Why is it the skeptics always have to be right?

source: NASA

I so wished this was over. The containment cap on the Deepwater Horizon well had stopped the leak finally and I was thinking about researching on what could be done to speed along the clean up process and help nature come into some kind of balance again. “Not so quick”, said some, they only say they plugged it. “Wait and see”. And now, instead of posting about the clean up efforts necessary, I am posting about the oil spill and yet another failure.

The Oildrum (who else?) were the first to report it.

Admiral Allen’s letter via The Oildrum:

Dear Mr. Dudley,

My letter to you on July 16, 2010 extended the Well Integrity Test period contingent upon the completion of seismic surveys, robust monitoring for indications of leakage, and acoustic testing by the NOAA vessel PISCES in the immediate vicinity of the well head. Given the current observations from the test, including the detected seep a distance from the well and undetermined anomalies at the well head, monitoring of the seabed is of paramount importance during the test period. As a continued condition of the test, you are required to provide as a top priority access and coordination for the monitoring systems, which include seismic and sonar surface ships and subsea ROV and acoustic systems. When seeps are detected, you are directed to marshal resources, quickly investigate, and report findings to the government in no more than four hours. I direct you to provide me a written procedure for opening the choke valve as quickly as possible without damaging the well should hydrocarbon seepage near the well head be confirmed. (read more)

AP reports:

NEW ORLEANS — A federal official says scientists are concerned about a seep and possible methane near BP’s busted oil well in the Gulf of Mexico

Both could be signs there are leaks in the well that’s been capped off for three days.

The official spoke to The Associated Press on condition of anonymity Sunday because an announcement about the next steps had not been made yet.

The official is familiar with the spill oversight but would not clarify what is seeping near the well. The official says BP is not complying with the government’s demand for more monitoring.

So it is not over yet and BP is obstructing again on the issue. Washington’s Blog has a post up on this. And read this discussion about the obstruction by BP , too:

There are 4 alternative explanations for the unexpectedly low oil pressure in the BP well: (1) A leak in the pipe in the well bore; (2) flow under the well between sand layers; (3) a blockage in the well; or (4) depletion of the oil reservoir.

This essay focuses on the fourth possibility: depletion of the oil reservoir. Specifically, BP claims that the oil well pressure is perhaps 1,200 pounds per square inch less than expected because the oil reservoir has been depleted.

The size of the reservoir is crucial in testing BP’s theory. While there are other factors which determine oil pressure, the size of the reservoir is probably the most important. (read more)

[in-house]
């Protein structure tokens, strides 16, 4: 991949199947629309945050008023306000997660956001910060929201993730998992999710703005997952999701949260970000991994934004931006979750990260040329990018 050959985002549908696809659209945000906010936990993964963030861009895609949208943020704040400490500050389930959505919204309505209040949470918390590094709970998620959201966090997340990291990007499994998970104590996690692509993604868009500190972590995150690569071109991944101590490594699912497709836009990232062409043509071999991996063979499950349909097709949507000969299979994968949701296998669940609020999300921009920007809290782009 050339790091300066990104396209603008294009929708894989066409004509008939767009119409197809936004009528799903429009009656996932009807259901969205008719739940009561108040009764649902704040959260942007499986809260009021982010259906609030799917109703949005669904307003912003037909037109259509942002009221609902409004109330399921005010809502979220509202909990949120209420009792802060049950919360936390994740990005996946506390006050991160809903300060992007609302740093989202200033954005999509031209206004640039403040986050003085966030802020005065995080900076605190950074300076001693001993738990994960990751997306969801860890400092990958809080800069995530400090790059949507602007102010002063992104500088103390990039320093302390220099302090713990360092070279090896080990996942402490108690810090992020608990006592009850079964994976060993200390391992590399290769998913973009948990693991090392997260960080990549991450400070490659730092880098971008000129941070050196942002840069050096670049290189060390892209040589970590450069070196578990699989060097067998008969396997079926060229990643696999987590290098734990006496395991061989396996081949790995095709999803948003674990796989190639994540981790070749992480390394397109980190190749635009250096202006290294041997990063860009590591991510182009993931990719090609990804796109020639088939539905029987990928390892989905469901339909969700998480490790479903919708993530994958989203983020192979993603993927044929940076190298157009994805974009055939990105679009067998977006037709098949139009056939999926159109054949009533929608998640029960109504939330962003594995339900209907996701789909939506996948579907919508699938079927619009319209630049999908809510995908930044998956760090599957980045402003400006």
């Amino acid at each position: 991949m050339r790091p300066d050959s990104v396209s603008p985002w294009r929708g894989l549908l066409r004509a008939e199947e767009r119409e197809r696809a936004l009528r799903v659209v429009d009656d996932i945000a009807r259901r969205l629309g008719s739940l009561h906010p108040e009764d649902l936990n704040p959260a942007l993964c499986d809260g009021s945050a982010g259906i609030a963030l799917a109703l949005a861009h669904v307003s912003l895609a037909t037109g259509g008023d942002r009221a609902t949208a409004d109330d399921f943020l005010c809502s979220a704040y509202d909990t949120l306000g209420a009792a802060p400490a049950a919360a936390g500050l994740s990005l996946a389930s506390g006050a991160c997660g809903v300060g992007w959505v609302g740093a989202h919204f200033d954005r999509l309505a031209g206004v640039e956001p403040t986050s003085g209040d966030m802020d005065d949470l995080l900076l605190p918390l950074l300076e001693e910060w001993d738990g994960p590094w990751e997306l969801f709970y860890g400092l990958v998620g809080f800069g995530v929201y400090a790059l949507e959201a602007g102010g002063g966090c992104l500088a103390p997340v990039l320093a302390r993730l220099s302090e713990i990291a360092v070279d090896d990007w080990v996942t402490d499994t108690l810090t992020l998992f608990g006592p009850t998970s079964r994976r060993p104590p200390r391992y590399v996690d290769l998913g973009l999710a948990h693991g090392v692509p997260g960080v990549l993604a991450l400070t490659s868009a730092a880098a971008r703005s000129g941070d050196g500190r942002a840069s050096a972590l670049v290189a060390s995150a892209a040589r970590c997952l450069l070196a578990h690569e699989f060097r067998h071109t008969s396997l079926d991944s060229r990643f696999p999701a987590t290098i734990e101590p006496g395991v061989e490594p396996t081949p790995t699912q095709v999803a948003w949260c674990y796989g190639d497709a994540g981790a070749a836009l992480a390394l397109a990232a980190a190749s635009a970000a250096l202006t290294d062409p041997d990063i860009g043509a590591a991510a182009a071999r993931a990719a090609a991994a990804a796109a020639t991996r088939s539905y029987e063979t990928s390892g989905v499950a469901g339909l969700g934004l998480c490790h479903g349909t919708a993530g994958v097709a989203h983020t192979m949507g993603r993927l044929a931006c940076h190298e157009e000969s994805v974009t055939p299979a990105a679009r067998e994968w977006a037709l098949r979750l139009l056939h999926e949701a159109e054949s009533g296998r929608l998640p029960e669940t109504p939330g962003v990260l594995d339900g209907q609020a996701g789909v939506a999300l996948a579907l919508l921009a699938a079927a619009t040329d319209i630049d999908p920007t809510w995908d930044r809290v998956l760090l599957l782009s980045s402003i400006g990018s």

What makes me really nervous is the obvious unwillingness of BP to answer Congress’ questions about the geology at the drilling site. As one of our Zoosters (please forgive me, I can’t quite remember who it was) has pointed out a while ago, no drilling will even be considered without a doing geological survey first. So why is BP keeping mum about the findings of this survey? The geology is key to any efforts to shut down the well permanently and compromising the geological structures at the well site would finally make the spill permanent, if it isn’t permanent already.

For those of you, who don’t have the time to read all of the above, I’m reposting the video of Anderson Cooper’s interview with Ed Markey found at Washington’s blog:

Bring out the handcuffs for the BP management and jail them until they comply and then some!

Watering Hole – July 19, 2010

When does being called a “bird brain” become a compliment?   If the bird is a crow, then it is a compliment.  Crows are extremely good at problem solving.

As researchers explore the nature of the intelligence of animals, the corvid family presents some arresting examples of brainy birds. The most common corvids are crows, ravens, and jays; other relatives are the rooks, magpies, choughs, nutcrackers, and jackdaws. The familiar corvids are large, noisy, and social, and they are not shy in the presence of people. They play pranks, tease other animals, and engage in aerial acrobatics for fun. Crows live happily in human settlements and have found many ways to exploit the curious human trait of discarding food.The strong social structure of corvids has been widely studied, as have their complex vocalizations and cooperative actions. Pioneering animal behaviorist Konrad Lorenz studied jackdaws in his native Austria; his King Solomon’s Ring reports his interactions with them and observations for their behavior.

Corvids are known to mimic human voices and other sounds and to enjoy the confusion that results. Zookeeper Gerald Durrell recounted the antics of his pet magpies, who learned to imitate the Durrell’s maid’s call to the chickens to come and be fed. When the magpies got bored, they called the chickens, who came running in anticipation of a treat. When the disappointed chickens went back to roost, the magpies called them again, and again, and the chickens, no match for the clever magpies, fell for the ruse every time.

Read more at this link, Cleverness of Crows

More here.

Now it’s your turn to Speak Up.